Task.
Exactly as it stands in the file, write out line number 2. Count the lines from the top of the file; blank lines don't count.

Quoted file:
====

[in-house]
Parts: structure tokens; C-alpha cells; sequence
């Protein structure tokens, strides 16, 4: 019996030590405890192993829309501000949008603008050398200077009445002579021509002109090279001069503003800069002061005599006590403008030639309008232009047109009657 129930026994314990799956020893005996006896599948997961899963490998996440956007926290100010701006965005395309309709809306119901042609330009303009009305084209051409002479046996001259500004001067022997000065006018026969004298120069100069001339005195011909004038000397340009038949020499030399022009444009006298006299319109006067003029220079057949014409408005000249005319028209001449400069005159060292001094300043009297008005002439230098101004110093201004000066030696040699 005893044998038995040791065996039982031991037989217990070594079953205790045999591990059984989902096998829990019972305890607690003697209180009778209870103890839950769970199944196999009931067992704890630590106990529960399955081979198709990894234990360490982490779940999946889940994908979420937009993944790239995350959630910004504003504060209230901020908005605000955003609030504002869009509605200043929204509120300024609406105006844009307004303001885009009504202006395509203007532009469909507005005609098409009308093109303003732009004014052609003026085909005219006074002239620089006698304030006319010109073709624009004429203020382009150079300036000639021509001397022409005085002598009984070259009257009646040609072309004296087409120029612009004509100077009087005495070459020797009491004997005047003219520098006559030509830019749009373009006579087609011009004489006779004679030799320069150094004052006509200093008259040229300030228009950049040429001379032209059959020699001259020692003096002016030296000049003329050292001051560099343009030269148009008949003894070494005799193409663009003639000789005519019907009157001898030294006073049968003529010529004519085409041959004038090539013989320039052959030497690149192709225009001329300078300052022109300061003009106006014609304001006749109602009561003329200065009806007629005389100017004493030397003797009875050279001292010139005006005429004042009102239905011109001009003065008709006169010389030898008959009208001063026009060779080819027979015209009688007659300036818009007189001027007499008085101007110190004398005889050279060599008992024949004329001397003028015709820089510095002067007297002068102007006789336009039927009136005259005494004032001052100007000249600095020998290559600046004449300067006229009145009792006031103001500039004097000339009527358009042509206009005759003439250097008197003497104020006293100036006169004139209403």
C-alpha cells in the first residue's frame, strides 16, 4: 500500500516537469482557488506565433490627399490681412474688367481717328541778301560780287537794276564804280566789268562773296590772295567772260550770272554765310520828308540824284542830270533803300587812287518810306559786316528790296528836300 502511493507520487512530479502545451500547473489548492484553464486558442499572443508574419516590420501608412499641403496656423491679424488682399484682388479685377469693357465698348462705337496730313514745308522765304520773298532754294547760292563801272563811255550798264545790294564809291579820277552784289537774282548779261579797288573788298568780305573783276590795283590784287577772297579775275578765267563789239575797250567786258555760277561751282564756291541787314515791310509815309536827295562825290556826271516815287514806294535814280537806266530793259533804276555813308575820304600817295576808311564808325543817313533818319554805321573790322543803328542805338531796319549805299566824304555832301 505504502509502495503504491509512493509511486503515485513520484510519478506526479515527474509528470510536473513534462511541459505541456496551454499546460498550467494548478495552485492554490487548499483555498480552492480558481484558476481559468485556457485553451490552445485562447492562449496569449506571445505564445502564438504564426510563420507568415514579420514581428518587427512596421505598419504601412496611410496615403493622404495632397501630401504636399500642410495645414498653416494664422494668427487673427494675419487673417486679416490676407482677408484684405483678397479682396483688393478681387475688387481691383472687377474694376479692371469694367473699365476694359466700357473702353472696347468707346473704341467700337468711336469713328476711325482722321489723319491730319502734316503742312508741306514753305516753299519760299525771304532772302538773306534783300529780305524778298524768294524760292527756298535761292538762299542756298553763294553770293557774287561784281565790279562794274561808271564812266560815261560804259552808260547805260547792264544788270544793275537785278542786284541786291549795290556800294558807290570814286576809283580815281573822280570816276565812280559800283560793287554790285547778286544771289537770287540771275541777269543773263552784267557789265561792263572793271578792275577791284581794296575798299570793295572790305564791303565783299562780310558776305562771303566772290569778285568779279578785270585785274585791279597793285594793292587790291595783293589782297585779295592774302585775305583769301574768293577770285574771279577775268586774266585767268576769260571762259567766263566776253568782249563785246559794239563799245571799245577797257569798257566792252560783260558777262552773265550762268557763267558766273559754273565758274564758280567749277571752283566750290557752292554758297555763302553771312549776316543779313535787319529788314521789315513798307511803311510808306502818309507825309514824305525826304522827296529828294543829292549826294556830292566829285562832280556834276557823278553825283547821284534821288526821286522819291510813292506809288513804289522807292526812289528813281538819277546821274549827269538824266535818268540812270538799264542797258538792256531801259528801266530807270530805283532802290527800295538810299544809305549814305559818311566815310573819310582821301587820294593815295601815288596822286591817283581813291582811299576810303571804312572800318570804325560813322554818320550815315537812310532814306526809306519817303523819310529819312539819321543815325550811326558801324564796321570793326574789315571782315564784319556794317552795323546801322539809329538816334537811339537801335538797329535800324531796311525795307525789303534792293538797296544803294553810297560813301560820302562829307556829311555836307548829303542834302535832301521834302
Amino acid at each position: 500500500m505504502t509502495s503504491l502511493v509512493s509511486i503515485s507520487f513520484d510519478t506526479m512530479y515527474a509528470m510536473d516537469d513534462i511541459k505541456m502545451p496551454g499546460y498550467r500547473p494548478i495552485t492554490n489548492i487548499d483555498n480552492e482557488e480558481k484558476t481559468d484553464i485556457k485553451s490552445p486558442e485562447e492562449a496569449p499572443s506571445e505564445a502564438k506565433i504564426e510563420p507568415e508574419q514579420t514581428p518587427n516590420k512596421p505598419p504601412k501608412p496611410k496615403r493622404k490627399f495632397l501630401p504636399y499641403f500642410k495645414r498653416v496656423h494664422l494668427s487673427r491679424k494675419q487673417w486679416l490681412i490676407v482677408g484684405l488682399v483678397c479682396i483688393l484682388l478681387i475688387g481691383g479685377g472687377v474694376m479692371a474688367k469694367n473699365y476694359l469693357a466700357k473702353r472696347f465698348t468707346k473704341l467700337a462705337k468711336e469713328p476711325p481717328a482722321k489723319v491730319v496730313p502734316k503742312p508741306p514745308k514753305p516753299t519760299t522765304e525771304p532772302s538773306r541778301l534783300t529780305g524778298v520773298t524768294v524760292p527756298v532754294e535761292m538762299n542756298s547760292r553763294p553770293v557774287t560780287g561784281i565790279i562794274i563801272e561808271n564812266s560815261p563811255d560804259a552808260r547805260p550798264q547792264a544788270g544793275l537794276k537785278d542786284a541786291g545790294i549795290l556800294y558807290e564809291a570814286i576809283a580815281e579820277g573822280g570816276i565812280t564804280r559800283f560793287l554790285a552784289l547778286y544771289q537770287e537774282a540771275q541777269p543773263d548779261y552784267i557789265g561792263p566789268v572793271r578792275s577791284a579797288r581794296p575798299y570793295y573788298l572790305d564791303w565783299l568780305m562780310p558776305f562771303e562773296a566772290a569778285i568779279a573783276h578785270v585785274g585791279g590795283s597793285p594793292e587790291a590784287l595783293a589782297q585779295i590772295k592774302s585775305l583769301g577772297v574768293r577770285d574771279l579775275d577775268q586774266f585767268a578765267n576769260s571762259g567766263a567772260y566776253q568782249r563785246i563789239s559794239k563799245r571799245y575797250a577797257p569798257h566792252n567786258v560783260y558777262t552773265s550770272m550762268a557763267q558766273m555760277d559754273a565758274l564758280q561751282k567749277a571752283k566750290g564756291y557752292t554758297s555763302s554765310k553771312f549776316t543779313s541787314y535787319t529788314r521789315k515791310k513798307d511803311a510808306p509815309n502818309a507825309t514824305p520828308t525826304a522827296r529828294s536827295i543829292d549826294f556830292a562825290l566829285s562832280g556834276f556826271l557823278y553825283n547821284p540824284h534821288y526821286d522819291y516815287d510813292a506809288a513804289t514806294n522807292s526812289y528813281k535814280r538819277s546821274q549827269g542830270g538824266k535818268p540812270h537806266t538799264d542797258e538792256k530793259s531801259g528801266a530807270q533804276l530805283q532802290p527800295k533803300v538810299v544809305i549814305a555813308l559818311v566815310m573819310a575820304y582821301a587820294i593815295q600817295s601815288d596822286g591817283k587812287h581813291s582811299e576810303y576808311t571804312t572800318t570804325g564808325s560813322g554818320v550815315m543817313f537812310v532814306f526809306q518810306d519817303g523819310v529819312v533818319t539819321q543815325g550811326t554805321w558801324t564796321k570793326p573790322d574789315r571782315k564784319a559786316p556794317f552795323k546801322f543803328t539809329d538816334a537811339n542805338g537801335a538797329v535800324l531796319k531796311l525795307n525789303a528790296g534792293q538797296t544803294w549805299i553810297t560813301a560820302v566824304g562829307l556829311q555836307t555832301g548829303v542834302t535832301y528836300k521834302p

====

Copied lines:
Parts: structure tokens; C-alpha cells; sequence